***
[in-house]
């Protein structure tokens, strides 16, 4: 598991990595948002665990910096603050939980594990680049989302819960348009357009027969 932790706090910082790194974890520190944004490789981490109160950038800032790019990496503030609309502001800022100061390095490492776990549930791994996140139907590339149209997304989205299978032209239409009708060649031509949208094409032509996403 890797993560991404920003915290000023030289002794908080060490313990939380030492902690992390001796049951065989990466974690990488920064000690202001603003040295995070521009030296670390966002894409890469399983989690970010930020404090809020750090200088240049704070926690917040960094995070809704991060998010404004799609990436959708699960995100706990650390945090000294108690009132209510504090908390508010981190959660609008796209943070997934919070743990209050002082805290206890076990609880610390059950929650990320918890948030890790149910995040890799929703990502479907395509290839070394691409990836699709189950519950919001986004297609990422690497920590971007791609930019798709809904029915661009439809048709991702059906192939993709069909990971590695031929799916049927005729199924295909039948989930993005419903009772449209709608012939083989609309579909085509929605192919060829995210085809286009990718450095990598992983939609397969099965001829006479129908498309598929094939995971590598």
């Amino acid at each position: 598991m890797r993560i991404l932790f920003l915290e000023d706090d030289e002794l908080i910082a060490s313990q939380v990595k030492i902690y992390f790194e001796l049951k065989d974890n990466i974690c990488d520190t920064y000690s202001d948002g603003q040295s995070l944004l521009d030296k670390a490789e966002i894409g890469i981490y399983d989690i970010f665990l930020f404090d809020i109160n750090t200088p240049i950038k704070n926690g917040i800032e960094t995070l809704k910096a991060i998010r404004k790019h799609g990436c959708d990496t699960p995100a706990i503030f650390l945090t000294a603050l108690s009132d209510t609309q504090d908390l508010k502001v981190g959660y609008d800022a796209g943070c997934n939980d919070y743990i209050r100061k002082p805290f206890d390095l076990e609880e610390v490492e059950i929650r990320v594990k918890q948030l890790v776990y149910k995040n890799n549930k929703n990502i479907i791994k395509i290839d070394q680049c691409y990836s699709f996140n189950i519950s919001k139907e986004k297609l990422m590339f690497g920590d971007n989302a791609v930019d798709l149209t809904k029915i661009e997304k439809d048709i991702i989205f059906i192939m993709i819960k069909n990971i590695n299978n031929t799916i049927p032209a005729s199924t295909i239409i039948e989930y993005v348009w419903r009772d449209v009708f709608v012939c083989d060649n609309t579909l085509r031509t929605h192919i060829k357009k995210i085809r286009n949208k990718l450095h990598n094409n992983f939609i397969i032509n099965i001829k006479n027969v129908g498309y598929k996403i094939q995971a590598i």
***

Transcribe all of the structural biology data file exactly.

[in-house]
């Protein structure tokens, strides 16, 4: 598991990595948002665990910096603050939980594990680049989302819960348009357009027969 932790706090910082790194974890520190944004490789981490109160950038800032790019990496503030609309502001800022100061390095490492776990549930791994996140139907590339149209997304989205299978032209239409009708060649031509949208094409032509996403 890797993560991404920003915290000023030289002794908080060490313990939380030492902690992390001796049951065989990466974690990488920064000690202001603003040295995070521009030296670390966002894409890469399983989690970010930020404090809020750090200088240049704070926690917040960094995070809704991060998010404004799609990436959708699960995100706990650390945090000294108690009132209510504090908390508010981190959660609008796209943070997934919070743990209050002082805290206890076990609880610390059950929650990320918890948030890790149910995040890799929703990502479907395509290839070394691409990836699709189950519950919001986004297609990422690497920590971007791609930019798709809904029915661009439809048709991702059906192939993709069909990971590695031929799916049927005729199924295909039948989930993005419903009772449209709608012939083989609309579909085509929605192919060829995210085809286009990718450095990598992983939609397969099965001829006479129908498309598929094939995971590598």
């Amino acid at each position: 598991m890797r993560i991404l932790f920003l915290e000023d706090d030289e002794l908080i910082a060490s313990q939380v990595k030492i902690y992390f790194e001796l049951k065989d974890n990466i974690c990488d520190t920064y000690s202001d948002g603003q040295s995070l944004l521009d030296k670390a490789e966002i894409g890469i981490y399983d989690i970010f665990l930020f404090d809020i109160n750090t200088p240049i950038k704070n926690g917040i800032e960094t995070l809704k910096a991060i998010r404004k790019h799609g990436c959708d990496t699960p995100a706990i503030f650390l945090t000294a603050l108690s009132d209510t609309q504090d908390l508010k502001v981190g959660y609008d800022a796209g943070c997934n939980d919070y743990i209050r100061k002082p805290f206890d390095l076990e609880e610390v490492e059950i929650r990320v594990k918890q948030l890790v776990y149910k995040n890799n549930k929703n990502i479907i791994k395509i290839d070394q680049c691409y990836s699709f996140n189950i519950s919001k139907e986004k297609l990422m590339f690497g920590d971007n989302a791609v930019d798709l149209t809904k029915i661009e997304k439809d048709i991702i989205f059906i192939m993709i819960k069909n990971i590695n299978n031929t799916i049927p032209a005729s199924t295909i239409i039948e989930y993005v348009w419903r009772d449209v009708f709608v012939c083989d060649n609309t579909l085509r031509t929605h192919i060829k357009k995210i085809r286009n949208k990718l450095h990598n094409n992983f939609i397969i032509n099965i001829k006479n027969v129908g498309y598929k996403i094939q995971a590598i």